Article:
All of The Ways: Minna’s Questions

Hi all,

Here are some thoughts in response to the questions raised by Minna in the comments section of my last post. Minna asked about:

Paul’s singing on the new record…

1. I love how much more vocal harmony and counterpoint there is on this album — I agree, Minna, Paul definitely seems to have come into his own as a vocalist (I seem to remember him saying in an interview that his side-project, Julian Plenti, had a lot to do with this). He’s really creating his own lines, independent of the other instruments, and with all the vocal harmonies and counter-melodies he’s singing, he really creates a very interesting vocal texture at times. He’s also not worried about fitting in his notes perfectly with the background harmony; that is, by sometimes *not* fitting in with the harmony, he’s allowing his vocal lines to push and pull against the other lines, which makes them sound more alive and dynamic.

Interpol’s songwriting and ways to analyze it…

2. I think maybe people are having a hard time appreciating this album because it’s extremely polyphonic, meaning each instrument creates its own independent line, and all these lines stacked on top of each other create the song. Interpol have always leaned polyphonic, but this album is their best yet, polyphonically speaking. They’re basically the Palestrina of the rock world! I’ll just add that writing polyphonic music is no easy task, and listening to it can be challenging, but, I feel, oh so gratifying. I think you hit the nail on the head there, that it’ll be more advantageous to analyze these songs in terms of how all the lines fit together, rather than thinking about their tonal makeup.

And just to address ant’s question about other bands that use “inventive songwriting”: the other bands you listed, including The Go Find (unfortunately, Spotify hasn’t launched in America yet, but I was able to hear them on YouTube!), share with Interpol a tendency to write polyphonically — as opposed to homophonically, that is, music that is mostly just chords (for example, blink182 is pretty homophonic).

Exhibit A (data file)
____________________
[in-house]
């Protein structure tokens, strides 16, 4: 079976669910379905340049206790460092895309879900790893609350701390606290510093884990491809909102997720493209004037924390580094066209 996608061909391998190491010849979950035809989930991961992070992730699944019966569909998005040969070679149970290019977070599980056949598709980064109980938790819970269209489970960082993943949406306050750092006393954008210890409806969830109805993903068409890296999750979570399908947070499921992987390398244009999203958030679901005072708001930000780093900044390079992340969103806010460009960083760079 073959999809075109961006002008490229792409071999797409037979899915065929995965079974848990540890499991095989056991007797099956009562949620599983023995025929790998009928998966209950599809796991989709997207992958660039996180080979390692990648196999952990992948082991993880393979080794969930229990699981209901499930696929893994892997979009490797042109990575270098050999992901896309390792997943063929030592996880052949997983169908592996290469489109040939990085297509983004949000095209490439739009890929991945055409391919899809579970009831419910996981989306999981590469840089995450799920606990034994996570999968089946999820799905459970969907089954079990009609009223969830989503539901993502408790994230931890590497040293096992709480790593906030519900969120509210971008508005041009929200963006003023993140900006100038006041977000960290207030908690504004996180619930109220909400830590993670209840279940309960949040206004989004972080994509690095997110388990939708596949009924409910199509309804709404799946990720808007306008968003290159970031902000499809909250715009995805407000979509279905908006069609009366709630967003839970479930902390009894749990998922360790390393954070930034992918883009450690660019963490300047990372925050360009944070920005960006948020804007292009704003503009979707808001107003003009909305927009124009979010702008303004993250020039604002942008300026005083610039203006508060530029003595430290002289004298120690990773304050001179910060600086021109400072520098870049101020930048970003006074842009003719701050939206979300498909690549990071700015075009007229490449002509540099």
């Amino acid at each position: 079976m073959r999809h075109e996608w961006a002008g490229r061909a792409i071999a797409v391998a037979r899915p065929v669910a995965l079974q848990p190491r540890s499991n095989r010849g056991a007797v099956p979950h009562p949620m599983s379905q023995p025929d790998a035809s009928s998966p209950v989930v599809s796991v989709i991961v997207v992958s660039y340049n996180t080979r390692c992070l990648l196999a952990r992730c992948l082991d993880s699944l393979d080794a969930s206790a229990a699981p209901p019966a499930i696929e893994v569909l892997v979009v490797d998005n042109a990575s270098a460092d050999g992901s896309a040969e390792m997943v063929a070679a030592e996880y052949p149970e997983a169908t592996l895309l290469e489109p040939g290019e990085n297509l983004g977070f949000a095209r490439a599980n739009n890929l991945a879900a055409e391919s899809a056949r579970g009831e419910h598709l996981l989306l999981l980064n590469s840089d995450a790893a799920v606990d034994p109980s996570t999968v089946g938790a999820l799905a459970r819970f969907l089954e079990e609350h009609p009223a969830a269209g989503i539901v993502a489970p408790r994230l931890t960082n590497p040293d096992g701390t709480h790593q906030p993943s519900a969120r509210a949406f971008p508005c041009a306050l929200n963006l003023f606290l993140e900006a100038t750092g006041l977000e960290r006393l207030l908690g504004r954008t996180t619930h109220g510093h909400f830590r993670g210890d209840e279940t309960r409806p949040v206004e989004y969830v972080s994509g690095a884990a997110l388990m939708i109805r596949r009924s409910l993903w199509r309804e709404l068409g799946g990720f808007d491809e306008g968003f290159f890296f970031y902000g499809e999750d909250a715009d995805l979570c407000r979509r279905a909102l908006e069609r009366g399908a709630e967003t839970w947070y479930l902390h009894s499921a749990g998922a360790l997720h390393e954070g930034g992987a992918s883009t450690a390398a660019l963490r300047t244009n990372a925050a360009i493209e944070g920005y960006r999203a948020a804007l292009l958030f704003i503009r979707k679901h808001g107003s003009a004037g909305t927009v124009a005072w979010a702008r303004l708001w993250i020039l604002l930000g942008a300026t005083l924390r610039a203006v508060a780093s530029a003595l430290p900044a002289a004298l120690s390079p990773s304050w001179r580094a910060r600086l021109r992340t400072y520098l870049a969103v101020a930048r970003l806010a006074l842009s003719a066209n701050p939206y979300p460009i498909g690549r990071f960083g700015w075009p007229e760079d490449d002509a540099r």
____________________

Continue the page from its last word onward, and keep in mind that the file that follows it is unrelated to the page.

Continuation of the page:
Contemporary music theory…

3. Whew, that’s a hard question to answer. I think I’ll answer that one on my other blog, Meg’s New Music Blog, since it’s a quite broad topic. I’ll let you know when it’s up!

Advertisements

~ by megwilhoite on September 23, 2010.

2 Responses to “All of The Ways: Minna’s Questions”

  1. Thank you so much for your answers, this is awesome! I am myself working on a full personal review of this record, but of course it can’t be this indepth.
    The polyphony point you made here is so true. Renaissance polyphony is so up lifting and noble and embracing but it can also make you feel dizzy and it can feel a little too much to take handle unless you enjoy that kind of fullness, richness and all embracing feeling in music.

  2. Other interesting posts about compositional analysis:
    http://blog.fixyourmix.com/category/columns/compositional-analysis/

    (Beyonce is not so simple! xD)

Leave a Reply

Fill in your details below or click an icon to log in:

WordPress.com Logo

You are commenting using your WordPress.com account. Log Out /  Change )

Google+ photo

You are commenting using your Google+ account. Log Out /  Change )

Twitter picture

You are commenting using your Twitter account. Log Out /  Change )

Facebook photo

You are commenting using your Facebook account. Log Out /  Change )

Connecting to %s

 
%d bloggers like this: